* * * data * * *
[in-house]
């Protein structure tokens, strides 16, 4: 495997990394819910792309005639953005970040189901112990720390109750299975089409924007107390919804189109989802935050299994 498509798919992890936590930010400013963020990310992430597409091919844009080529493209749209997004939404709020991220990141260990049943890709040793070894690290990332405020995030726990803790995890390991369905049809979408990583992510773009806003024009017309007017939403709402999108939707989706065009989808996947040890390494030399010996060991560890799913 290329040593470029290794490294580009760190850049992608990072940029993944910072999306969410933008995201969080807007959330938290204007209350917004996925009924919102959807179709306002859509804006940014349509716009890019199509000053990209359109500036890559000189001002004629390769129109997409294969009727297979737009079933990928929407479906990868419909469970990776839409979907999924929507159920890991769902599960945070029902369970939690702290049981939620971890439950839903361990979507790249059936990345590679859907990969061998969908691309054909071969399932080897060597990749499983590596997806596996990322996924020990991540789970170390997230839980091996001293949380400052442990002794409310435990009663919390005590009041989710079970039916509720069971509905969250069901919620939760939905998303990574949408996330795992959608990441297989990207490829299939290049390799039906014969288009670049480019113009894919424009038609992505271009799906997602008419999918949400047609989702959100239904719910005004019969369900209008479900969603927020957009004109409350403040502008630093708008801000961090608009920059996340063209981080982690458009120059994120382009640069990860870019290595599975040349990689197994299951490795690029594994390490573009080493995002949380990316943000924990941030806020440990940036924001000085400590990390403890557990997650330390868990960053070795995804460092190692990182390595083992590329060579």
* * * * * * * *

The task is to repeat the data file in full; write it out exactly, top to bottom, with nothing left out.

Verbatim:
[in-house]
């Protein structure tokens, strides 16, 4: 495997990394819910792309005639953005970040189901112990720390109750299975089409924007107390919804189109989802935050299994 498509798919992890936590930010400013963020990310992430597409091919844009080529493209749209997004939404709020991220990141260990049943890709040793070894690290990332405020995030726990803790995890390991369905049809979408990583992510773009806003024009017309007017939403709402999108939707989706065009989808996947040890390494030399010996060991560890799913 290329040593470029290794490294580009760190850049992608990072940029993944910072999306969410933008995201969080807007959330938290204007209350917004996925009924919102959807179709306002859509804006940014349509716009890019199509000053990209359109500036890559000189001002004629390769129109997409294969009727297979737009079933990928929407479906990868419909469970990776839409979907999924929507159920890991769902599960945070029902369970939690702290049981939620971890439950839903361990979507790249059936990345590679859907990969061998969908691309054909071969399932080897060597990749499983590596997806596996990322996924020990991540789970170390997230839980091996001293949380400052442990002794409310435990009663919390005590009041989710079970039916509720069971509905969250069901919620939760939905998303990574949408996330795992959608990441297989990207490829299939290049390799039906014969288009670049480019113009894919424009038609992505271009799906997602008419999918949400047609989702959100239904719910005004019969369900209008479900969603927020957009004109409350403040502008630093708008801000961090608009920059996340063209981080982690458009120059994120382009640069990860870019290595599975040349990689197994299951490795690029594994390490573009080493995002949380990316943000924990941030806020440990940036924001000085400590990390403890557990997650330390868990960053070795995804460092190692990182390595083992590329060579």